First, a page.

AOL Unveils A Mobile Video Network…But TV Is Still The Benchmark

UpfrontAt AOL’s annual programmatic upfront (now called the “Future Front”) Monday, its parent, Verizon, staged a showy coming-out party for a video content network called Go90.

Besides Go90’s official launch, Verizon revealed it had secured its first upfront commitment from agency holding company Publicis Groupe.

The deal has a couple of implications. On the content side, Publicis gets inducted into a new program called AOL Head Start, which gives it first access to test new features, creative and ad formats on the platform.

Publicis will also gain early access to unspecified targeting capabilities within Verizon and AOL’s data-management platform, which will become available in the first quarter of 2016.

“There’s still a process of figuring out how the data strategy comes together for better ad and content experiences,” AOL’s president of advertiser platforms, Don Kennedy, told AdExchanger. “Go90 is a premium product that’s content-led, but there’s a huge ad tech component to it when you start to think about how you can ingest that content into ONE by AOL and allow planning and buying in new environments.”

Seth Demsey, CTO for AOL Platforms, said Verizon’s data allows AOL to connect the narrow to the broad with the goal of having the most 360-degree view into a mobile consumer base.

“Social isn’t always what we do, think or buy,” Demsey said. “Verizon delivers the web, video and app data that paints the true portrait of our customers through things like age and location.” 

Brian Angiolet, SVP of consumer products for Verizon, said onstage at the upfront that Go90 caters to an elusive media segment – “cord nevers” who never used traditional broadcast or subscription TV services to begin with.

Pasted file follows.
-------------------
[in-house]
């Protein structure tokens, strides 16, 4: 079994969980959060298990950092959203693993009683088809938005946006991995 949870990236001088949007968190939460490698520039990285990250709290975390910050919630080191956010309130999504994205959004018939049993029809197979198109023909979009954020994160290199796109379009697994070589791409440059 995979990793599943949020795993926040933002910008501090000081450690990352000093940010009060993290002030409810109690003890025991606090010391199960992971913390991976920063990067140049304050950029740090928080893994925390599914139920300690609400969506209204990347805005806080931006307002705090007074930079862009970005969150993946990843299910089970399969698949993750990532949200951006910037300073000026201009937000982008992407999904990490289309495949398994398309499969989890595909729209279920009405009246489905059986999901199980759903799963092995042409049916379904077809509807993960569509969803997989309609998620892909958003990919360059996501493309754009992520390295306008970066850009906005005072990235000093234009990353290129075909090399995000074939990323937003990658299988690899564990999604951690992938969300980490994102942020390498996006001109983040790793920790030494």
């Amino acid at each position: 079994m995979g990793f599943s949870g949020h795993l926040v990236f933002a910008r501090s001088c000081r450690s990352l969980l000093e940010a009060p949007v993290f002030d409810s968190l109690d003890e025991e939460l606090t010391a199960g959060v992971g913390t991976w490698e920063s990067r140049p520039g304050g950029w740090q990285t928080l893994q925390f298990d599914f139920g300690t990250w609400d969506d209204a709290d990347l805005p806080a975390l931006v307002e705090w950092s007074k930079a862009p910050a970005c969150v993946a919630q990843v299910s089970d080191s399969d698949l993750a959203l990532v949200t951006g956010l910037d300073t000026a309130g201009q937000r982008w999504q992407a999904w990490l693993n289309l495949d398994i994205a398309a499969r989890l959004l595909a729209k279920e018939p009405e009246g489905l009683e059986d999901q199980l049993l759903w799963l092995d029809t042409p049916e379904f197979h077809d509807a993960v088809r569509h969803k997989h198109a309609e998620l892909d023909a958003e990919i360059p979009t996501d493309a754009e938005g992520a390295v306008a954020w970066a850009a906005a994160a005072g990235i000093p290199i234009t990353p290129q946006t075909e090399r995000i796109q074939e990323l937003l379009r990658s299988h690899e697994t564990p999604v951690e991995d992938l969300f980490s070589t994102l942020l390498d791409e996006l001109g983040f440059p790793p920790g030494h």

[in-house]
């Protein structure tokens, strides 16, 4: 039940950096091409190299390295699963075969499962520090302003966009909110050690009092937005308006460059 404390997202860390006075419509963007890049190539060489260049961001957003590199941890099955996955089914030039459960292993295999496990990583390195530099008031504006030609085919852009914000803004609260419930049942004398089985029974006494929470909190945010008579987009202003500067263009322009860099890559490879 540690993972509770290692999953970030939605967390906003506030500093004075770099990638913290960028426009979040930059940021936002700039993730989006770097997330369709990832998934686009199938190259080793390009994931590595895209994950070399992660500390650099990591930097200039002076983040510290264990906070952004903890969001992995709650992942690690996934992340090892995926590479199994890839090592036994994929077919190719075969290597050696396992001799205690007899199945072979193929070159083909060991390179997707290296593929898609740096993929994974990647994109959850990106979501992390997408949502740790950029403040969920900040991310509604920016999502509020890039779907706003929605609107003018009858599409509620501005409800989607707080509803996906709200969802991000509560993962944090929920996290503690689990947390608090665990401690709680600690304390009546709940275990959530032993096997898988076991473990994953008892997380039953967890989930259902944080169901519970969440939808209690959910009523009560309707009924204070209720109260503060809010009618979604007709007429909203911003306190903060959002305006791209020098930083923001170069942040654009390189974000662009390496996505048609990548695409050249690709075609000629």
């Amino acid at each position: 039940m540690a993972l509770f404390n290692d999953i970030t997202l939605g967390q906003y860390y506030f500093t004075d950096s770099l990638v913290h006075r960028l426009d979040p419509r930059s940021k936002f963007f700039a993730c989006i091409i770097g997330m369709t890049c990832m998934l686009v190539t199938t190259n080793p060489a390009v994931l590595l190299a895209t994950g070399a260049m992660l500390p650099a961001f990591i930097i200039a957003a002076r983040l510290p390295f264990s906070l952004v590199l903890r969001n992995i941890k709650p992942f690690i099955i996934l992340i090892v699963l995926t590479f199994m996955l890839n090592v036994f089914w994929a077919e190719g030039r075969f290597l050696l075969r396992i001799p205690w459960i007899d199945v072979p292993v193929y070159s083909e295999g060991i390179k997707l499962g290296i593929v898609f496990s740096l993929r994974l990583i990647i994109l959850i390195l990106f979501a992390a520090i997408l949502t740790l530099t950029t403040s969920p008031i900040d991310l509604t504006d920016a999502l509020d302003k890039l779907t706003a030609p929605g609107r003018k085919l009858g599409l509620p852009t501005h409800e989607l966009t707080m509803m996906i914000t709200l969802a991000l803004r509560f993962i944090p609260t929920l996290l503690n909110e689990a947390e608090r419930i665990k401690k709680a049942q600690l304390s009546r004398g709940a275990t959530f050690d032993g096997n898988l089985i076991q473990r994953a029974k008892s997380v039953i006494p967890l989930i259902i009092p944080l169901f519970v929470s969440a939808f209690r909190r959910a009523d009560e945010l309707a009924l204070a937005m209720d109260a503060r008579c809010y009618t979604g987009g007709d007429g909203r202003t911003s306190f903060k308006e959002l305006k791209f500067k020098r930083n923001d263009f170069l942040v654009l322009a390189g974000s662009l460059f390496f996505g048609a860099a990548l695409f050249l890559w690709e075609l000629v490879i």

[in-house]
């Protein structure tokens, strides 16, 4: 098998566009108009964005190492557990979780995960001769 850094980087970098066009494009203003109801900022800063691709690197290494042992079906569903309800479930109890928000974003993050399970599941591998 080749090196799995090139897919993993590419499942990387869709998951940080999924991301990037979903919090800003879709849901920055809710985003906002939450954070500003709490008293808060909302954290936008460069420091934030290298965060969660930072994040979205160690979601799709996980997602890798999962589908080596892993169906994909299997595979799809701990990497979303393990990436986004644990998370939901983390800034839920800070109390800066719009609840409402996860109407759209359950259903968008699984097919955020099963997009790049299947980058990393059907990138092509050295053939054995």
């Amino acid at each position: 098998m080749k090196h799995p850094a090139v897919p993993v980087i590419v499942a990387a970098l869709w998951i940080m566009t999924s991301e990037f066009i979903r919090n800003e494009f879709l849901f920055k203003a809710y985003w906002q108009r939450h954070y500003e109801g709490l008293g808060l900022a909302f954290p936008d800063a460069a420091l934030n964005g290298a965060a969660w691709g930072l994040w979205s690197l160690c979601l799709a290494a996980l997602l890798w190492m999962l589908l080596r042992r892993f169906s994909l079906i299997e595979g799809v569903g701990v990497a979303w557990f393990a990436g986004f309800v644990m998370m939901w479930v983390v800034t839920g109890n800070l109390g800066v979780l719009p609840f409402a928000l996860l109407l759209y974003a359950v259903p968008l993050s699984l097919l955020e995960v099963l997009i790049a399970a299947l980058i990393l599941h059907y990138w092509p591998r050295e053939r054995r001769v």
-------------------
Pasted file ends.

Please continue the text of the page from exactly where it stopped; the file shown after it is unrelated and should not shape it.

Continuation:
Go90 will feature video clips from partners like the NFL, Comedy Central, Viacom, Discovery and Scripps and tailor content and ads to millennials’ mobile tastes.

It will include a mashup of live-streamed events and concert footage, as well as short-form videos from some of the large multichannel video networks. Consumers can follow shows or channels they’re interested in similar to a social app.

“We’re not only talking about premium video content, but something that’s mobile and social and backed by data,” Kennedy said. “It’ll feature original content and curated experiences but with programmatic scale.”

Despite Go90’s focus on creating a mobile-first video network, Angiolet said brands still want metrics benchmarked against traditional TV – a goal that underpins the deal with Publicis.

Although Publicis agencies will buy digital pre- and mid-roll formats directly on Go90 with more programmatic functionality to follow, its investment resembles traditional upfront commitments.

“This is an open invitation to partner together on audience aggregation and branded integrations,” Angiolet told an audience of 2,000. “We will have new formats, targeting and data capabilities as a result of AOL and Verizon coming together.”

 

 

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